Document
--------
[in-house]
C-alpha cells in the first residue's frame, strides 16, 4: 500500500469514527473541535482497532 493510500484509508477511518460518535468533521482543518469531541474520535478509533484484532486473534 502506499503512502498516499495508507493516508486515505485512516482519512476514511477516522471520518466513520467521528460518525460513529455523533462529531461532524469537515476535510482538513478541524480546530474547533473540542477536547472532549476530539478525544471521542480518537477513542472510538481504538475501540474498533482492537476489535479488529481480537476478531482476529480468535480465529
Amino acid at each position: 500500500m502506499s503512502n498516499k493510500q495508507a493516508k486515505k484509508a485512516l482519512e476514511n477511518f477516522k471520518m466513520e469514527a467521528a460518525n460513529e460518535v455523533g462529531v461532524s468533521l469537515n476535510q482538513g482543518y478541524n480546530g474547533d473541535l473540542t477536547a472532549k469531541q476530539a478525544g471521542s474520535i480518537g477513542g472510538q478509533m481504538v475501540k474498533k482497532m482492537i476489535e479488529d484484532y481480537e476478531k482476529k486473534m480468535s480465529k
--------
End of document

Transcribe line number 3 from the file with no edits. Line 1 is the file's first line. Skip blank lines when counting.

Amino acid at each position: 500500500m502506499s503512502n498516499k493510500q495508507a493516508k486515505k484509508a485512516l482519512e476514511n477511518f477516522k471520518m466513520e469514527a467521528a460518525n460513529e460518535v455523533g462529531v461532524s468533521l469537515n476535510q482538513g482543518y478541524n480546530g474547533d473541535l473540542t477536547a472532549k469531541q476530539a478525544g471521542s474520535i480518537g477513542g472510538q478509533m481504538v475501540k474498533k482497532m482492537i476489535e479488529d484484532y481480537e476478531k482476529k486473534m480468535s480465529k